By Athena McKenzie | Photos by Jeffrey Bosdet
Sometimes the spaces in which we live, work and play are a direct reflection of ourselves. Gwen Howey’s greenhouse ceramics studio is connected to nature and the serenity necessary for her art.
During the day, natural light floods Gwen Howey’s greenhouse studio, its generous black-framed windows forming the walls and ceiling of the small structure. Splatters of white clay turn the black wooden slats of the wall adjoining the house into a striking monochromatic work of art.
It’s a small space, but it contains almost everything Howey needs to create her minimalist and functional ceramics.
“We upgraded it last year — we double-glazed it and poured a concrete floor — but I didn’t want any more space,” she says. “I like having a small space that’s really organized.”
“There is a kind of legacy. A lot of Japanese potters work in a very indoor-outdoor kind of space. In the summer, both of the greenhouse’s doors are open, so I’m essentially outside with just a bit of shelter and the roof.” — Gwen Howey
When Howey first took a pottery class 20 years ago with friend Malene Foyd, both knew immediately that it was something they wanted to do forever.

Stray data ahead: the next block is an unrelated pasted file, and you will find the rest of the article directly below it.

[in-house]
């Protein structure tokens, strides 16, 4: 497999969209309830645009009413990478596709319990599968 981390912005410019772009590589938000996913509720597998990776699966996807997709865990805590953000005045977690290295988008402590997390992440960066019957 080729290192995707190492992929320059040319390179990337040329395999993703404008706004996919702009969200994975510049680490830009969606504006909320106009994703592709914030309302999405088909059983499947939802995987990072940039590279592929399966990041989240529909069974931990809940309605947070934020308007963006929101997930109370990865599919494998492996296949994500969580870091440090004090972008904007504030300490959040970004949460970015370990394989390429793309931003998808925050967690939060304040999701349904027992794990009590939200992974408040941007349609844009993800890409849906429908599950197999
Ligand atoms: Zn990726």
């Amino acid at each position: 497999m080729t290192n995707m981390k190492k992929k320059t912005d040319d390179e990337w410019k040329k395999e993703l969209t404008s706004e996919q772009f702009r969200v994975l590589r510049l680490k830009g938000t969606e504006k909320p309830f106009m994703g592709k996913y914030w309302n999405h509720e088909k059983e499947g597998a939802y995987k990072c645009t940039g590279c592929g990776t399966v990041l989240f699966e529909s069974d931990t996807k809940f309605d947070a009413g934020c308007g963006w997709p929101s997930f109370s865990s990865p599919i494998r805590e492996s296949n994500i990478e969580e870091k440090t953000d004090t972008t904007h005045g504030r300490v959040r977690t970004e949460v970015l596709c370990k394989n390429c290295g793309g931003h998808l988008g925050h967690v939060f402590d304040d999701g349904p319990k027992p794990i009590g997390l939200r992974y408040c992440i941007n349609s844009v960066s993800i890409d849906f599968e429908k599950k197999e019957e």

“I felt I just needed to do it and self-learn, so I bought a wheel right away and went in with Malene on a second-hand kiln — and we just took off,” Howey says.
The greenhouse was a natural fit for her studio, with the kiln across the yard in a converted shed. Howey can sit at her wheel, taking in her little pond and bamboo tree, and all the birds. When she’s in town, she’s in the studio every day, clad in merino layers in the winter.
“I like that the kitchen window goes directly into the greenhouse because I love to cook,” she says.
“So I can put something on the stove and leave the window open. It’s very connected with my domestic life.”
Sometimes her husband, architect Franc D’Ambrosio, brings her buckets of local clay from his building sites. The clay often contains bits of seashells and brings the smell of the ocean into the small space. The constant connection to nature that the studio provides is vital for Howey and her practice.
“The creative process is very interior and I love the focus,” Howey says. “When I’m [shaping the clay], the rest of the world is absolutely gone. Even my thoughts are gone. It’s meditation. It’s just you and the clay — then at some point physics rears its head.”
Her favourite part of the process is when a pot is freshly thrown, when it’s wet and transitional.
“I could go like that,” Howey mimes flattening something with her hand, “and it would be gone.
“I love that delicacy, that vulnerability it has and its freshness of just existing.”
This article is from the March/April 2020 issue of YAM